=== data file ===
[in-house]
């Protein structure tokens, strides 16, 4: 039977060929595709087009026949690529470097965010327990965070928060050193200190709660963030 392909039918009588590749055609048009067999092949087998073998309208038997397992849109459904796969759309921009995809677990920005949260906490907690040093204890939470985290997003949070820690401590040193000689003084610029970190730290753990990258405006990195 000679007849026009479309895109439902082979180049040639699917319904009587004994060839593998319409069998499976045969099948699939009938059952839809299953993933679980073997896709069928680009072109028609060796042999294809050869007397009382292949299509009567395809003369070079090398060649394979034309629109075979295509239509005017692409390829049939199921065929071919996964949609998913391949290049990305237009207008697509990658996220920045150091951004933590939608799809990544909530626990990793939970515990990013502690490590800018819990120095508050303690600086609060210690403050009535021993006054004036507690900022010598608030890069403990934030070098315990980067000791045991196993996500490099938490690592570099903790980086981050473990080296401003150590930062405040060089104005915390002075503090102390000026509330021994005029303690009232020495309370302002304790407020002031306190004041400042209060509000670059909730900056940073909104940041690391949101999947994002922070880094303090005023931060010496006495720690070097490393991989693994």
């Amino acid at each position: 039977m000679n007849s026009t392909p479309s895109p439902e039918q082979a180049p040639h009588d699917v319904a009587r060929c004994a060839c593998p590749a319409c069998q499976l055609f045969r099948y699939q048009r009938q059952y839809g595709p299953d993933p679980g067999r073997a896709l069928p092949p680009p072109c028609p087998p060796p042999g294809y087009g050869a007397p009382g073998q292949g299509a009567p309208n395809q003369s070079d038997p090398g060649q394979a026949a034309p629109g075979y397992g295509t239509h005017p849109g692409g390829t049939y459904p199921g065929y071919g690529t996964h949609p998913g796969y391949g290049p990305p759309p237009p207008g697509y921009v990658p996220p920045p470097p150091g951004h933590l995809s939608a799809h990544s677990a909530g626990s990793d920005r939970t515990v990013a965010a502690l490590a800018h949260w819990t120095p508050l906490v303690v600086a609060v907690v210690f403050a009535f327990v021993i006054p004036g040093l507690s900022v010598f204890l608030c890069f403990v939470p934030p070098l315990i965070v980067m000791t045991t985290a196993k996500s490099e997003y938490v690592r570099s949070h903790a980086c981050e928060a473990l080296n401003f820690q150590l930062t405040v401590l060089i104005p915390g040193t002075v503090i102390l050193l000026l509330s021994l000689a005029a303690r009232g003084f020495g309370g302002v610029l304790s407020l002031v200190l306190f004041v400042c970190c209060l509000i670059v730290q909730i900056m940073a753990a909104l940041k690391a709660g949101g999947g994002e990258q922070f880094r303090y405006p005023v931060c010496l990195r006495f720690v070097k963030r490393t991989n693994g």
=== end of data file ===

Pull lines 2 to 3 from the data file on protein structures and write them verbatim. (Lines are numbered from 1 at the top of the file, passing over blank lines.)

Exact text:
């Protein structure tokens, strides 16, 4: 039977060929595709087009026949690529470097965010327990965070928060050193200190709660963030 392909039918009588590749055609048009067999092949087998073998309208038997397992849109459904796969759309921009995809677990920005949260906490907690040093204890939470985290997003949070820690401590040193000689003084610029970190730290753990990258405006990195 000679007849026009479309895109439902082979180049040639699917319904009587004994060839593998319409069998499976045969099948699939009938059952839809299953993933679980073997896709069928680009072109028609060796042999294809050869007397009382292949299509009567395809003369070079090398060649394979034309629109075979295509239509005017692409390829049939199921065929071919996964949609998913391949290049990305237009207008697509990658996220920045150091951004933590939608799809990544909530626990990793939970515990990013502690490590800018819990120095508050303690600086609060210690403050009535021993006054004036507690900022010598608030890069403990934030070098315990980067000791045991196993996500490099938490690592570099903790980086981050473990080296401003150590930062405040060089104005915390002075503090102390000026509330021994005029303690009232020495309370302002304790407020002031306190004041400042209060509000670059909730900056940073909104940041690391949101999947994002922070880094303090005023931060010496006495720690070097490393991989693994």
């Amino acid at each position: 039977m000679n007849s026009t392909p479309s895109p439902e039918q082979a180049p040639h009588d699917v319904a009587r060929c004994a060839c593998p590749a319409c069998q499976l055609f045969r099948y699939q048009r009938q059952y839809g595709p299953d993933p679980g067999r073997a896709l069928p092949p680009p072109c028609p087998p060796p042999g294809y087009g050869a007397p009382g073998q292949g299509a009567p309208n395809q003369s070079d038997p090398g060649q394979a026949a034309p629109g075979y397992g295509t239509h005017p849109g692409g390829t049939y459904p199921g065929y071919g690529t996964h949609p998913g796969y391949g290049p990305p759309p237009p207008g697509y921009v990658p996220p920045p470097p150091g951004h933590l995809s939608a799809h990544s677990a909530g626990s990793d920005r939970t515990v990013a965010a502690l490590a800018h949260w819990t120095p508050l906490v303690v600086a609060v907690v210690f403050a009535f327990v021993i006054p004036g040093l507690s900022v010598f204890l608030c890069f403990v939470p934030p070098l315990i965070v980067m000791t045991t985290a196993k996500s490099e997003y938490v690592r570099s949070h903790a980086c981050e928060a473990l080296n401003f820690q150590l930062t405040v401590l060089i104005p915390g040193t002075v503090i102390l050193l000026l509330s021994l000689a005029a303690r009232g003084f020495g309370g302002v610029l304790s407020l002031v200190l306190f004041v400042c970190c209060l509000i670059v730290q909730i900056m940073a753990a909104l940041k690391a709660g949101g999947g994002e990258q922070f880094r303090y405006p005023v931060c010496l990195r006495f720690v070097k963030r490393t991989n693994g």